Know Your Concrete Countertop Sealer Types

The epoxy and urethane combination used to seal this countertop gives it the stain protection of epoxy and the abrasion resistance of polyurethane.
The epoxy and urethane combination used to seal this countertop gives it the stain protection of epoxy and the abrasion resistance of polyurethane.

Here are brief descriptions of different sealing materials – and some of the qualifications and circumstances you need to consider when dealing with products in each category.

Penetrating sealers
Penetrating sealers are relatively inexpensive, easy to apply and leave no film to chip or peel. They fall into two categories, according to Jeff Girard: densifiers and repellants. Once a repellent such as silane, siloxane or fluoropolymer is applied, no other topcoat except wax can reliably be used over it, he says. Densifiers such as sodium silicates, potassium silicate and lithium silicates react with the free salt and lime in concrete to create a gel that fills the pores. “They leave no topical film build, so it is easy to get a real nice natural look,” says Bob Chatterton of Surface 519, “but they are very dependant on mix design, need enough time to react with the concrete, and generally have poor to medium resistance to acids and oils.”

Acrylics are easy to apply and relatively inexpensive. The bond well and offer some stain resistance. They will not darken the color of the concrete. They are not particularly durable or scratch-resistant, so they are often used as a base for other sealers, including wax or urethane.

Prized for good adhesion and excellent chemical (i.e., stain) resistance, epoxies are also very tough and quick curing. They are optically clear, high-gloss and build to a thick film, so their aesthetics appeal to customers who like the look of a glass surface. Two-part epoxies take some practice and experience to mix and apply to the best effect. Epoxies scratch easily, so they are often topped with a scratch-resistant urethane topcoat, although this combination increases cost and work time.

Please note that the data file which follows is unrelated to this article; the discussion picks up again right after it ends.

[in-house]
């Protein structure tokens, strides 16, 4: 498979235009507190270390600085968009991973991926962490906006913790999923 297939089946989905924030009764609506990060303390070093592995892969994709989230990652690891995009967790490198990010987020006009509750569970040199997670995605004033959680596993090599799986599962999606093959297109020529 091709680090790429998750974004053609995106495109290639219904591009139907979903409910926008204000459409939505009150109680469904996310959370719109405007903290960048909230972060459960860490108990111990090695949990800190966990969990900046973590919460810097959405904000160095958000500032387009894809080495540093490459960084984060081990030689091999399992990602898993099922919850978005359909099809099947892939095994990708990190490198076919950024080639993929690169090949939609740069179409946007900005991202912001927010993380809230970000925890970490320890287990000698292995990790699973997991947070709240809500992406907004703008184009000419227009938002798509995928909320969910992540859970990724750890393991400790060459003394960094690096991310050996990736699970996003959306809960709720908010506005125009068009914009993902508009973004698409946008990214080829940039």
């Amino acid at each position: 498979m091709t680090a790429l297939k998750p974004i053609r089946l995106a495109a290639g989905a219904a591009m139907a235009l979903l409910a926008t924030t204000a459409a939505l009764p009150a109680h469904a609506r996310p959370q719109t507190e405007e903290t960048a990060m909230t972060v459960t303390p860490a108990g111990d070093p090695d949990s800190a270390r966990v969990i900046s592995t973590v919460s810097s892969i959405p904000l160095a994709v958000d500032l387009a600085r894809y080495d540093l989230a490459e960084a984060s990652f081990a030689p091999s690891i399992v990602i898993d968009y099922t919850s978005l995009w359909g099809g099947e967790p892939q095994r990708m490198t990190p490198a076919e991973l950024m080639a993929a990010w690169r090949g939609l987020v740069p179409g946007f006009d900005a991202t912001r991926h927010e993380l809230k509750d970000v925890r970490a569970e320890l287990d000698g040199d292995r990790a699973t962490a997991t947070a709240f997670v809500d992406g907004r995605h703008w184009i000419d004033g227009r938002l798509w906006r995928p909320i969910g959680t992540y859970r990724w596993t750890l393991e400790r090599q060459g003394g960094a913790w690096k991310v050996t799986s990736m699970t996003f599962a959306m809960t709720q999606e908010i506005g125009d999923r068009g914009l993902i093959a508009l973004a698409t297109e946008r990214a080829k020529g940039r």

“Some people really like the thick build (20 to 30 mils) of a clear epoxy,” says Doug Bannister, owner of The Stamp Store, based in Oklahoma City. “Epoxies are excellent at popping color.

“Epoxies are (also) self-leveling, so they compensate for flaws and unevenness in the surface. Sometimes color will settle more in low spots, so an uneven surface might have more color variation and interest, while the epoxy coating provides a smooth work surface.”

Polyurethanes are usually more scratch-resistant and applied at a thinner film build, so they look a bit more natural, but they are not as stain-resistant as epoxy, according to Chatterton. Like epoxies, they must be measured and mixed precisely. They are also sensitive to surface preparation and may require priming. Water-based urethanes can be formulated at different gloss levels.

“Urethane won’t show scratches, water spots or finger marks if you go with a satin finish,” says Ben Ashby of Concrete Solutions. “We topcoat with a water-based urethane for the food preparation surface. Urethanes don’t harbor bacteria. They are also easy to repair. If it gets cut you can sand the area and reapply the coating.”

For high-volume operations, urethanes that cure by exposure to ultraviolet (UV) light are unrivaled for their near instantaneous curing, according to Bill York. However, the cost of the curing system, starting at $2,000, keeps them out of reach for many fabricators of kitchen countertops. York adds that a UV lamp comes with strict safety procedures that must be learned and followed. Some UV sealer products require a pass of the UV lamp 15 inches above the substrate to cure it, which can expose eyes and skin to extreme physical danger. Other UV-cured sealers allow the light to be used much closer to the surface.

These coating materials are relatively new to countertops. They offer adhesion equivalent to epoxy and scratch resistance equivalent to urethane, according to Bannister. They are extremely fast curing, so fabricators need to learn from suppliers how to work with them efficiently. Because of their relatively high price, they are used more often for commercial countertops, where fast turnaround is required. They are difficult, but not impossible, to formulate with less than a high gloss, Bannister says.

Nanotechnology hybrid
The newest entry on the countertop sealer market is a blend of acrylic and urethane, dubbed “nano” for its extremely small molecule size. These small molecules produce a tighter surface for high resistance to scratches and stains. The material is borne in an alcohol carrier, which emits an odor that dissipates in an hour or two, according to a manufacturer of the stuff.

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